Dog bites man has never been a headline, but the fact that three times as many people living in the most deprived areas of England are bitten by dogs as in the least deprived areas is an eye-catching statistic.Well, indeed so. Dogs are expensive to keep and feed (assuming, of course, that you do both properly).
How can these areas be considered ‘deprived’ if they can afford to do so?
Public managers and government bodies, as well as academics, are starting to realise the value of putting together different bits of the jigsaw to achieve more joined-up thinking about public health policies in local areas.Hmmm, really? Sounds like they merely concentrate on their usual hobby horses to me:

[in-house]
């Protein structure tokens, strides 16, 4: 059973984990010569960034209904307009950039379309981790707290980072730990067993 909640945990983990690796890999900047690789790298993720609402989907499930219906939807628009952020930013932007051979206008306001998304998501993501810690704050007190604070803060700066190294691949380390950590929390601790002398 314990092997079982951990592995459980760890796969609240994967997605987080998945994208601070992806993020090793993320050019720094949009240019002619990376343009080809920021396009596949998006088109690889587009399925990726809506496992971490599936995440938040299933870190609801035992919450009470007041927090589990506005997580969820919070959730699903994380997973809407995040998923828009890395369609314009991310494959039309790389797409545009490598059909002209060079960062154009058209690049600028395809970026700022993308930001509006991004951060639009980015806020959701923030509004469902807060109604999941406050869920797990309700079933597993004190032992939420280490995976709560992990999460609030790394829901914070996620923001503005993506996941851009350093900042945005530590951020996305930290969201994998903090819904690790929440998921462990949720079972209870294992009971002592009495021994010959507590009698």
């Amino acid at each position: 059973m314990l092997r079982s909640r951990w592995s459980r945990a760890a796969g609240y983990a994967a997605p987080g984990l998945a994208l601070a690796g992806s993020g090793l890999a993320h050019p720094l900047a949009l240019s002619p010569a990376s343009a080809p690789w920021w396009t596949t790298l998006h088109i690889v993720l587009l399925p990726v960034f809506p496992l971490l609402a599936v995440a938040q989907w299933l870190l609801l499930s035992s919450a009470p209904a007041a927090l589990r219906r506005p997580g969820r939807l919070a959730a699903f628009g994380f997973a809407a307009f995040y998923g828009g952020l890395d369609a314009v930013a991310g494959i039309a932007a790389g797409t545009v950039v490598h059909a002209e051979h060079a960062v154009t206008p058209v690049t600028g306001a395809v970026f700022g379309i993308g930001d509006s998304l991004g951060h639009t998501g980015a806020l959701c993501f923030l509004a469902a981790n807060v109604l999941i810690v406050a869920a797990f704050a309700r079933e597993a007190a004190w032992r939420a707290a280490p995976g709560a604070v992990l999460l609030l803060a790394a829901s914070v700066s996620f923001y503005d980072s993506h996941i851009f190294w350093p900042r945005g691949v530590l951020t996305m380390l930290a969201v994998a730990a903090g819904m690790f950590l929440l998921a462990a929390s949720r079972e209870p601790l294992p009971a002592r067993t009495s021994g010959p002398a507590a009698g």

One conclusion that is already inescapable is the role of alcohol in endangering public health.Errr, I’m not sure you can conclude from this that the dogs are getting drunk…
People living in poorer neighbourhoods are still substantially more likely to suffer an assault – by dog or human – than those who live in more affluent areas, but Manchester University academic Ian Warren, has found that living in an ethnically diverse area reduces the impact of poverty on levels of violence. This suggests that there is more violence in poor white neighbourhoods.What about poor black/brown/yellow neighbourhoods? Or are we supposed to pretend they don't exist?